Rich is the word that comes to mind when I think of this stuff. Ro’s is loaded with almond oil, shea butter, cupuaçu butter, fair-trade cocoa butter, argan oil, and vitamins — so it feels lavish when it goes on the skin. And a little goes a long way — a good thing given its steeper price point. Unlike Curél and Jergens, you actually rinse Ro’s off (like a hair conditioner). The best part: Ro’s is vegan, cruelty-free, ethically sourced, and comes in a 100 percent recycled package (which you can return to the store to be recycled again).
Another Lush favorite, Buffy is basically just a hard bar of shea and cocoa butters mixed with ground almonds, rice, and aduki beans to slough away dead skin cells. It is the only wet-skin moisturizer I’ve used that has exfoliating properties. I usually run it under the shower stream to get it wet, rub it into my skin with slight pressure, then rinse it off. Afterward, dry skin? I don’t know her [Mariah Carey voice].
Wet-Skin Moisturizers I’d Like to Try
When I was growing up, African Black Soap was a staple in my family’s Nigerian household. African Black Soap is known to allegedly help with various skin conditions, like hyperpigmentation, acne, and stretch marks. It deeply cleanses, clarifies, exfoliates, moisturizes — hell, it may even pay your rent. Needless to say, I am extremely curious to see the ingredient in action within a wet-skin moisturizer, especially from a brown-girl-friendly brand like SheaMoisture.
I am clearly a fan of products that contain shea and/or cocoa butters, which I love for their distinct, bakery-esque smell. Though many of the aforementioned wet-skin conditioners contain cocoa butter, I’ve yet to come across one that replicated its heavenly scent. Additionally, coming from a classic brand like Nivea — an institution in hydration for over a century — this has to be good.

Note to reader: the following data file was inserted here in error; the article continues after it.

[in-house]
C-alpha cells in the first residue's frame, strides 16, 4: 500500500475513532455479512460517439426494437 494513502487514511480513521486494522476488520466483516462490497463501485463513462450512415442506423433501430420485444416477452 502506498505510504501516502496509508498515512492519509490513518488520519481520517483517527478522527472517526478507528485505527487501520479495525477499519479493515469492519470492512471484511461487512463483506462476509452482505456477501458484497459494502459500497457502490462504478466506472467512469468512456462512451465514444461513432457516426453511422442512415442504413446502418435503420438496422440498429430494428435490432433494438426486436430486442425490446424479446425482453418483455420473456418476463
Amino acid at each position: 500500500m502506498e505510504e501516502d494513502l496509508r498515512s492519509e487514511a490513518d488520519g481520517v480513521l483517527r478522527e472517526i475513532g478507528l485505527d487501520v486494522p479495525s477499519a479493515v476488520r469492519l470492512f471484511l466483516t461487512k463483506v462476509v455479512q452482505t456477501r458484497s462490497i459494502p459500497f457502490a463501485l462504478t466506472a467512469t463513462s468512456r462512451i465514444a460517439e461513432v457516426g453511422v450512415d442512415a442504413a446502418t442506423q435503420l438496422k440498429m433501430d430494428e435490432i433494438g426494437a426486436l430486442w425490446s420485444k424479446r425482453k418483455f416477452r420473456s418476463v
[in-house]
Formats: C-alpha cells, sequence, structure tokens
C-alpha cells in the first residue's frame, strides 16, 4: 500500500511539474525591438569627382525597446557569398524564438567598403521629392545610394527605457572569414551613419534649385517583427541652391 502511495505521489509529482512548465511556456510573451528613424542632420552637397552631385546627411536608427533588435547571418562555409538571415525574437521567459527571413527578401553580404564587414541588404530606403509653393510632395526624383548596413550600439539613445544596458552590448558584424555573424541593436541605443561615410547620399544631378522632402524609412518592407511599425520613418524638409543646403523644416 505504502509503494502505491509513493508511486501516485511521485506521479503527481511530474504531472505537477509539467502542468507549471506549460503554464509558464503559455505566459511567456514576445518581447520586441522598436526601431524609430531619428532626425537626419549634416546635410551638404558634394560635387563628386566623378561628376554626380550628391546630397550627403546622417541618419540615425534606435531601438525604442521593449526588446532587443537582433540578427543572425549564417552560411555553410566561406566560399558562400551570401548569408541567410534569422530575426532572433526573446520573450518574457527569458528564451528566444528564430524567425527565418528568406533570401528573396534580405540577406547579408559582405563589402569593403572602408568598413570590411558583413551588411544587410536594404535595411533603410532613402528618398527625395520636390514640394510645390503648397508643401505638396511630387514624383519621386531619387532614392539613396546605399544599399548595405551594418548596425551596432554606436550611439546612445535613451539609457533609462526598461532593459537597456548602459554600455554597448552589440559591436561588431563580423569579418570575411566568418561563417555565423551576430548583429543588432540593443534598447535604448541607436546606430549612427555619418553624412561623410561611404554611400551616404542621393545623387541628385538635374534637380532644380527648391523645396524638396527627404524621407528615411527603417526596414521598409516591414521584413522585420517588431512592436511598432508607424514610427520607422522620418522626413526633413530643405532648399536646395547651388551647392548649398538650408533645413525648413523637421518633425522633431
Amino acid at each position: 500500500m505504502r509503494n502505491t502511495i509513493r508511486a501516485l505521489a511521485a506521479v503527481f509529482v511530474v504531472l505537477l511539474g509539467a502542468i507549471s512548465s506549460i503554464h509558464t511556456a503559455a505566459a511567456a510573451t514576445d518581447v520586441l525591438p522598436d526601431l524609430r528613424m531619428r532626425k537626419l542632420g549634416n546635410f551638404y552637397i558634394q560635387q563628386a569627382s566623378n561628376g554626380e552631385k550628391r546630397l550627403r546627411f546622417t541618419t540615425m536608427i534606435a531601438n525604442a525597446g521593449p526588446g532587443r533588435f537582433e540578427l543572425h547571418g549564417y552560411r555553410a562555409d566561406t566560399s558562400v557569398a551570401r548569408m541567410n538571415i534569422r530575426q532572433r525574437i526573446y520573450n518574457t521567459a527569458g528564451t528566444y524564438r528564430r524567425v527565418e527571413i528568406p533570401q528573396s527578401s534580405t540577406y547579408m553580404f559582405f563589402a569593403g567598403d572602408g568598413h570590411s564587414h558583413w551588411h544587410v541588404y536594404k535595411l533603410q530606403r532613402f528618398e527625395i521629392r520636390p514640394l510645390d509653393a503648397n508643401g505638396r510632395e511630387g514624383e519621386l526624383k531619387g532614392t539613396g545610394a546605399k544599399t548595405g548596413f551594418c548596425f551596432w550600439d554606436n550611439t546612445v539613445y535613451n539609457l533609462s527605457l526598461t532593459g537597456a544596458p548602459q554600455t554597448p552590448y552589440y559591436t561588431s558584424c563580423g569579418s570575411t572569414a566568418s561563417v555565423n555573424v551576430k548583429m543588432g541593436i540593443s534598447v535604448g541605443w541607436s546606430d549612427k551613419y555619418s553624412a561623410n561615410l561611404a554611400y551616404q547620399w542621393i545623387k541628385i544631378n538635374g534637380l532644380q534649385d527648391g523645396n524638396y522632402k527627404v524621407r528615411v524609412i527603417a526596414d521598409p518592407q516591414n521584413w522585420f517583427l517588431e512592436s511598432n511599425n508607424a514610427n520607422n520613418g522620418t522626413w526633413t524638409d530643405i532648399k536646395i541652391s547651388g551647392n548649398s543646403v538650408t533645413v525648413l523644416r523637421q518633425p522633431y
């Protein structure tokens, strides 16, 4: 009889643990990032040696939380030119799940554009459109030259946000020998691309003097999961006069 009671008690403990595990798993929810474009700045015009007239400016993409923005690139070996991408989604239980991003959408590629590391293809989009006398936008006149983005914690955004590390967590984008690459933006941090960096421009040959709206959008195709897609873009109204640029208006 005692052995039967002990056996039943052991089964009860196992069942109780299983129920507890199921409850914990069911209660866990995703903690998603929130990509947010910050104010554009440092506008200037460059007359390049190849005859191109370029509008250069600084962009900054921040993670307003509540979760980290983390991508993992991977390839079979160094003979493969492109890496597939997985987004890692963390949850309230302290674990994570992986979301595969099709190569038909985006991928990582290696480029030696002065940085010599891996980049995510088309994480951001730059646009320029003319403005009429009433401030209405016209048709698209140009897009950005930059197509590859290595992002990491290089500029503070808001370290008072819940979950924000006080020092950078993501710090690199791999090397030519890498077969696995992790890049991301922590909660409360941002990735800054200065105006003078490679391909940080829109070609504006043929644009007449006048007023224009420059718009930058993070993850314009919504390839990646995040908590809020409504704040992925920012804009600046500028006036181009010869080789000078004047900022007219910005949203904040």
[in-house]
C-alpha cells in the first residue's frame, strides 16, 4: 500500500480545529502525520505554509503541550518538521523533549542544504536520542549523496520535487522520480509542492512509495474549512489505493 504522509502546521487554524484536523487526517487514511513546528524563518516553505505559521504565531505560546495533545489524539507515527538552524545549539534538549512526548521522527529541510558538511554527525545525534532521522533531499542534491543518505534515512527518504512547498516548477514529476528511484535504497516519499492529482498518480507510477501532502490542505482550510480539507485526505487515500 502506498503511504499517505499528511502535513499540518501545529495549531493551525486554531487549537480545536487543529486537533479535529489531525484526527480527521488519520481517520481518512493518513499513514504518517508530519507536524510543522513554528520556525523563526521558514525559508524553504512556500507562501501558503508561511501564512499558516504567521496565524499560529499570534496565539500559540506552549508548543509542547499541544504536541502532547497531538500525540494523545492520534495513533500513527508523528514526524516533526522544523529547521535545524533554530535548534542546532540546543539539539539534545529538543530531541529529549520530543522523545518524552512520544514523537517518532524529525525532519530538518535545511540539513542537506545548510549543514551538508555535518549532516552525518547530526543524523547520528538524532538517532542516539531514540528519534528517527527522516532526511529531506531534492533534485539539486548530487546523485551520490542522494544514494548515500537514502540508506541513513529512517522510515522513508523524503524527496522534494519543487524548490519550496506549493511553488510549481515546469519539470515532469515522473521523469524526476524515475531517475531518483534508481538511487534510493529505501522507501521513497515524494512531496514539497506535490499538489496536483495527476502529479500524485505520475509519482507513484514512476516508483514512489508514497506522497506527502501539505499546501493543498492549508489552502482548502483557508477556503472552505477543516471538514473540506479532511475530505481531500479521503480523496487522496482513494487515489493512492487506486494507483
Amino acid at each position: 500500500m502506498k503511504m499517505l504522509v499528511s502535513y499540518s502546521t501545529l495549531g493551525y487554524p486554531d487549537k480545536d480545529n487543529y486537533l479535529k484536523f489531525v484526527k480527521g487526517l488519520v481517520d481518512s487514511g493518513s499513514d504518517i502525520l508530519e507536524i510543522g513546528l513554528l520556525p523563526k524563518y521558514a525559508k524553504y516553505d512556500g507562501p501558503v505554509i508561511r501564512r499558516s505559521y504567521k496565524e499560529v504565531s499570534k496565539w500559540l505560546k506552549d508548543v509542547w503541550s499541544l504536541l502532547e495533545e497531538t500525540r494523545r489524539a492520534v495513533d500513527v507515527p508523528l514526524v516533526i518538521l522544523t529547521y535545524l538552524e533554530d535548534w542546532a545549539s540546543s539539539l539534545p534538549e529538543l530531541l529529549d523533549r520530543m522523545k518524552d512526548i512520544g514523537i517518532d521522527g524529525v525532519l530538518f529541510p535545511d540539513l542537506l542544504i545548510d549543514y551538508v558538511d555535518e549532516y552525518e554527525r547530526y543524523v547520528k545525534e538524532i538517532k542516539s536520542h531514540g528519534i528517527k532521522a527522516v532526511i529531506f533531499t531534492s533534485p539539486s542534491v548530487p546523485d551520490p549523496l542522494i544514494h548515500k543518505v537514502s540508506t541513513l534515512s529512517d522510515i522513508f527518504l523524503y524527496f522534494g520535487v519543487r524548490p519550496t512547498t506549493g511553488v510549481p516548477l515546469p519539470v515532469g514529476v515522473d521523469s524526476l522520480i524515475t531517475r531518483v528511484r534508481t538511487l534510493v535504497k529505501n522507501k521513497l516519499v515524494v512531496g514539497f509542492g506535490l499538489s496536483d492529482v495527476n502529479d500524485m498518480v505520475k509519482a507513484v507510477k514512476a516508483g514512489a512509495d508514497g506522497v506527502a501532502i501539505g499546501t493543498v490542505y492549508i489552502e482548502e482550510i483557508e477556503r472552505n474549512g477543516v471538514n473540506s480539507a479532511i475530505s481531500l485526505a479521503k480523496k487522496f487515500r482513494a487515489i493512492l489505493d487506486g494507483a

When I was 22, I got my first (and only) tattoo. After it was finished, the tattoo artist gave me an after-care sheet with three simple instructions: 1) Keep the tattoo dry; 2) Keep the tattoo clean; 3) Keep the tattoo lubricated. He specifically recommended Eucerin’s Aquaphor Healing Ointment for rule No. 3. It was so hydrating that it quickly became my go-to moisturizer for tough skin like heels and elbows. Could their In-Shower Moisturizer be my new standby?
The French company is most known for its cult-classic shea butter hand cream. I have two tubes in my nightstand drawer and keep mini-tubes in my backpack, suitcase, car, and purse. To quote Frank’s RedHot commercial star Jean Hamilton, “I put that shit on everything.” While L’Occitane’s shower oil is advertised as a body cleanser, one Sephora reviewer said that she uses it as she would a wet-skin moisturizer and that it works just as well.